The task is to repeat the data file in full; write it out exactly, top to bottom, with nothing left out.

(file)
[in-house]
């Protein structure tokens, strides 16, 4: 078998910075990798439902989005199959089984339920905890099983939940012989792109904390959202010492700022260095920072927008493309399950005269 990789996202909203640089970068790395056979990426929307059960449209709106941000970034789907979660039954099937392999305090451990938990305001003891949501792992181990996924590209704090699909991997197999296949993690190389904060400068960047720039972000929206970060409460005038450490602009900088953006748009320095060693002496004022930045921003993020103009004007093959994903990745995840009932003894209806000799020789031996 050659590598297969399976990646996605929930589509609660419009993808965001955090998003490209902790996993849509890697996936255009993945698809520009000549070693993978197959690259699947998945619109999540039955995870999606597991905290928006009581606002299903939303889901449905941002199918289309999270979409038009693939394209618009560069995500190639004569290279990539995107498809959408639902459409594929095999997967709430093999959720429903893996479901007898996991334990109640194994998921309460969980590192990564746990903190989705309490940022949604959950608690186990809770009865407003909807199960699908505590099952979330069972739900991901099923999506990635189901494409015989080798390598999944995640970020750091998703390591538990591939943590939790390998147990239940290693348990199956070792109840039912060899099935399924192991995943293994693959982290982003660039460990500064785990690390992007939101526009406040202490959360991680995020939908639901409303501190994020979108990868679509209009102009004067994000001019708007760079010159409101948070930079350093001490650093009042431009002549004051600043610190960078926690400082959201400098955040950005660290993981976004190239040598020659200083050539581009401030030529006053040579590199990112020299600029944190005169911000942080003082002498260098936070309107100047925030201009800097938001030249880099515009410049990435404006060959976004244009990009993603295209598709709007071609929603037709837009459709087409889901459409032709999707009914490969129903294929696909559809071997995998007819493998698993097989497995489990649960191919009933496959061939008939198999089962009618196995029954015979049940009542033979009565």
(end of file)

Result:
[in-house]
């Protein structure tokens, strides 16, 4: 078998910075990798439902989005199959089984339920905890099983939940012989792109904390959202010492700022260095920072927008493309399950005269 990789996202909203640089970068790395056979990426929307059960449209709106941000970034789907979660039954099937392999305090451990938990305001003891949501792992181990996924590209704090699909991997197999296949993690190389904060400068960047720039972000929206970060409460005038450490602009900088953006748009320095060693002496004022930045921003993020103009004007093959994903990745995840009932003894209806000799020789031996 050659590598297969399976990646996605929930589509609660419009993808965001955090998003490209902790996993849509890697996936255009993945698809520009000549070693993978197959690259699947998945619109999540039955995870999606597991905290928006009581606002299903939303889901449905941002199918289309999270979409038009693939394209618009560069995500190639004569290279990539995107498809959408639902459409594929095999997967709430093999959720429903893996479901007898996991334990109640194994998921309460969980590192990564746990903190989705309490940022949604959950608690186990809770009865407003909807199960699908505590099952979330069972739900991901099923999506990635189901494409015989080798390598999944995640970020750091998703390591538990591939943590939790390998147990239940290693348990199956070792109840039912060899099935399924192991995943293994693959982290982003660039460990500064785990690390992007939101526009406040202490959360991680995020939908639901409303501190994020979108990868679509209009102009004067994000001019708007760079010159409101948070930079350093001490650093009042431009002549004051600043610190960078926690400082959201400098955040950005660290993981976004190239040598020659200083050539581009401030030529006053040579590199990112020299600029944190005169911000942080003082002498260098936070309107100047925030201009800097938001030249880099515009410049990435404006060959976004244009990009993603295209598709709007071609929603037709837009459709087409889901459409032709999707009914490969129903294929696909559809071997995998007819493998698993097989497995489990649960191919009933496959061939008939198999089962009618196995029954015979049940009542033979009565």